Wednesday, 20 July 2011

Making University Education Free

© Copyright RichTea and licensed for reuse under this Creative Commons Licence.

Yesterday in class, we were discussing the recent boom in online courseware. Many universities have begun providing courses online. For example MIT has 2000 courses available on their website, they can be found here Furthermore, there is a growing movement to make university content freely available, much like in a library. The question becomes, would fully subsidizing post-secondary education be an efficient use of resources?

My response is no.

Exhibit A: The World Bank's data on the rate of return to education clearly shows that tertiary education (post-secondary) is the least profitable form of education. Furthermore, their data demonstrates that the social rate of return decrease as you move to higher levels of schooling. It is also interesting to note that the private rate of return on tertiary education is a very high 19%, nearly double the social return of 10%.

Here's the link:

Exhibit B: Data from the government of Canada compares the return on business capital to that of university education and concludes that investing in business capital is the more beneficial choice as it yields a 15% rate of return.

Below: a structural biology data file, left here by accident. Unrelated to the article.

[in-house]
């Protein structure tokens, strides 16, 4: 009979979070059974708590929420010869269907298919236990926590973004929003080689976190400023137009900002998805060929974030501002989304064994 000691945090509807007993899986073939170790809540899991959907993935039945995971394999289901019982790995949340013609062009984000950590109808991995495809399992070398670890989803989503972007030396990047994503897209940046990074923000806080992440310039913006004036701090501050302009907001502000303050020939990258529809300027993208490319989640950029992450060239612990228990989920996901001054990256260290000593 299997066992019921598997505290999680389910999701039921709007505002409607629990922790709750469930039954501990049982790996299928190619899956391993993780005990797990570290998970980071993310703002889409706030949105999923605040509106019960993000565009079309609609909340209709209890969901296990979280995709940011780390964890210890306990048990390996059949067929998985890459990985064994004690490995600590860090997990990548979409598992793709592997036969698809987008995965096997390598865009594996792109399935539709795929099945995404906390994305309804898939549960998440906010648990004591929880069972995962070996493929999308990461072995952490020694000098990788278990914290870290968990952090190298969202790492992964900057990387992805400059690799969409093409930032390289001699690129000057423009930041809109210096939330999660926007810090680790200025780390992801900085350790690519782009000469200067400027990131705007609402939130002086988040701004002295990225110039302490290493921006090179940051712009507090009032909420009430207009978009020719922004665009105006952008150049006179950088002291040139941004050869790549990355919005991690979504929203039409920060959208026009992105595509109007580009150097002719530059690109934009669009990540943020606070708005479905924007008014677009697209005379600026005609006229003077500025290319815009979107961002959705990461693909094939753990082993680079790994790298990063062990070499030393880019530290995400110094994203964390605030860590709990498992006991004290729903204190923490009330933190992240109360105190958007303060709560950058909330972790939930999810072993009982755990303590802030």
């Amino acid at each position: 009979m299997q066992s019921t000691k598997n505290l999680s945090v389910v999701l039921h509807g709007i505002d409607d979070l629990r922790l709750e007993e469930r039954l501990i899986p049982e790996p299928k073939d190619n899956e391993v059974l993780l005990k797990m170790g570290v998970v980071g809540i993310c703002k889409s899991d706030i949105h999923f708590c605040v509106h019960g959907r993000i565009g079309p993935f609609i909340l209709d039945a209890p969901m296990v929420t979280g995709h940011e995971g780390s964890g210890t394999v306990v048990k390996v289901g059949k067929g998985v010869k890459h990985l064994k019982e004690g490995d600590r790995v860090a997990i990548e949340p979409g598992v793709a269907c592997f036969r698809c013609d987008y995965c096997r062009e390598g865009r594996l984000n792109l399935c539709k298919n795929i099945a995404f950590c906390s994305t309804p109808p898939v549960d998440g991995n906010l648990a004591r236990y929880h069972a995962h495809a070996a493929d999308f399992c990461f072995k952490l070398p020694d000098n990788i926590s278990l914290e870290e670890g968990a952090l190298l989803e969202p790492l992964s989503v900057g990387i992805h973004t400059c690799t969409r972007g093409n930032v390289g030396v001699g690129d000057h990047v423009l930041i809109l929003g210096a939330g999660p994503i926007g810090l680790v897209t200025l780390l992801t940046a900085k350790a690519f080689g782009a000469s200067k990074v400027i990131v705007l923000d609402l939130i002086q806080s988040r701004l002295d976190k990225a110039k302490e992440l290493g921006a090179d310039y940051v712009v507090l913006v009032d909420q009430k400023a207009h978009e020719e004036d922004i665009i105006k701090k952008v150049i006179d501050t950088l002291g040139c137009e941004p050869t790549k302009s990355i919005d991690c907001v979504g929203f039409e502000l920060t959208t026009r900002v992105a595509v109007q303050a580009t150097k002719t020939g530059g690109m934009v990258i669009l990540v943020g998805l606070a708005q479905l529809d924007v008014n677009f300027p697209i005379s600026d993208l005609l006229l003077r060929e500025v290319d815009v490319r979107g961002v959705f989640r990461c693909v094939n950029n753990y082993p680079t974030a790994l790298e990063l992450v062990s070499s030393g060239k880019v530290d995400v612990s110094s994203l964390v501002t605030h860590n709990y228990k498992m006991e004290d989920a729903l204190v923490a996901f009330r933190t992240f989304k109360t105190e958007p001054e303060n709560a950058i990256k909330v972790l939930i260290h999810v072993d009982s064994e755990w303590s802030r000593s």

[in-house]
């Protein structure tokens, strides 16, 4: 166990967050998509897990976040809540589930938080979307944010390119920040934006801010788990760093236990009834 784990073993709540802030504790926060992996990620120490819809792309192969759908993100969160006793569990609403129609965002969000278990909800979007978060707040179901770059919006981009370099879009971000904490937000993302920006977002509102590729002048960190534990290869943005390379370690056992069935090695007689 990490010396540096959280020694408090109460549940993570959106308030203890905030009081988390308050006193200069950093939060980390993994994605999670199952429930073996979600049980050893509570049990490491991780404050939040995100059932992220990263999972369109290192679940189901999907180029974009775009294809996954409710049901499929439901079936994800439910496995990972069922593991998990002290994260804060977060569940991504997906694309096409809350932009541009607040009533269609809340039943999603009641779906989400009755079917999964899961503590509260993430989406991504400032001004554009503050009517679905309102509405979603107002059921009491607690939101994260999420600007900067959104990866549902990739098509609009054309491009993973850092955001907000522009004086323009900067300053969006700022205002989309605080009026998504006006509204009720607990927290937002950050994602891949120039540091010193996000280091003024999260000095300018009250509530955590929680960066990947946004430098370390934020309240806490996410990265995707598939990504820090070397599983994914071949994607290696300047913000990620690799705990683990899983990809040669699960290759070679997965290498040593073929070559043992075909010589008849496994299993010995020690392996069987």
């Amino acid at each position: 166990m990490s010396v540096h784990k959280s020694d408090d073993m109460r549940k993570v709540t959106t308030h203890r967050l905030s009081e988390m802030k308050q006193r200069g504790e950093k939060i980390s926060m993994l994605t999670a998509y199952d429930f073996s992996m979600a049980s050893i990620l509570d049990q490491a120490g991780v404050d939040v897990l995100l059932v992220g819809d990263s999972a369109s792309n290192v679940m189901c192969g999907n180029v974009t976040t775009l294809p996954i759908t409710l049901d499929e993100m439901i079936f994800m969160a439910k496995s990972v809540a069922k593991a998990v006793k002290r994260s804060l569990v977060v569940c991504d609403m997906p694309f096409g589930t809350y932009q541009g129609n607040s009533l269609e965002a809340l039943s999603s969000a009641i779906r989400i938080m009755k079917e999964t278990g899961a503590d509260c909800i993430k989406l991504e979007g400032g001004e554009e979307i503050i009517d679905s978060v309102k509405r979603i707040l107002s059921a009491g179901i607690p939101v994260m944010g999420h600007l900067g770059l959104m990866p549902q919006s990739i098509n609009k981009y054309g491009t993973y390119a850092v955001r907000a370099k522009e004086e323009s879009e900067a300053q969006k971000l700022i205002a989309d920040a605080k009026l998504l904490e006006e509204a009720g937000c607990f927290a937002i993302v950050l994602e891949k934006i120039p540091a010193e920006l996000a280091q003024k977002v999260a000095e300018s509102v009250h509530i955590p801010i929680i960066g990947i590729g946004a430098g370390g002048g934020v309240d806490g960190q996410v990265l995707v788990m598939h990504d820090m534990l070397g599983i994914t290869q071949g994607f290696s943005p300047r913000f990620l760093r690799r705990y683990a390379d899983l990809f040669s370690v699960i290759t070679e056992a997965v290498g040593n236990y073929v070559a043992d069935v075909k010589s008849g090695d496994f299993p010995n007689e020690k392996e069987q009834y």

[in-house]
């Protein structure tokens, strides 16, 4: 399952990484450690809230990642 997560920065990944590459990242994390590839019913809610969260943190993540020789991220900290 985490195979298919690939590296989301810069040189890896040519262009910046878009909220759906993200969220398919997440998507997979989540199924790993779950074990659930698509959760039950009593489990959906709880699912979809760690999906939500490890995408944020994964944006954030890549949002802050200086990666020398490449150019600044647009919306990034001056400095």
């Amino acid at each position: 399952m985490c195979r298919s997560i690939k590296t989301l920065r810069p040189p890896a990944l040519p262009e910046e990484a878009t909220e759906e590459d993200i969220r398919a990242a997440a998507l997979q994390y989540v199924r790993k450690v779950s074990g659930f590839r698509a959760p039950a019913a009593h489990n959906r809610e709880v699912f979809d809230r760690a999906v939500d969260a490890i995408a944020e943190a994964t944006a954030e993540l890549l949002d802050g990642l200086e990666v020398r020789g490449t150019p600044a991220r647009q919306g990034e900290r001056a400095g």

And the link:

Exhibit C: Fully subsidizing tertiary education would come at a prodigious (in my mind impossible) cost. Likewise, by factoring in decreasing returns to scale, the social rate of return to tertiary education estimated here (10%) would certainly decrease substantially. Furthermore, the increased availability of tertiary education would lead to over-education. What I mean here is that many people will be forced to take jobs that do not use the skills they acquired in their schooling. This is because the market for highly skilled/highly educated individuals cannot increase indefinitely. For the labour market to be efficient the number of college graduates must roughly match the number of employers seeking the skills of college graduates. The same holds true for higher levels: master's, PhD, etc.

While open courseware is great, going a step further by making post-secondary education free would be foolish because of the inefficiencies it would create in the labour market, and the tremendous cost it would mean for tax-payers.

Which economies would be able to fully support tertiary education?

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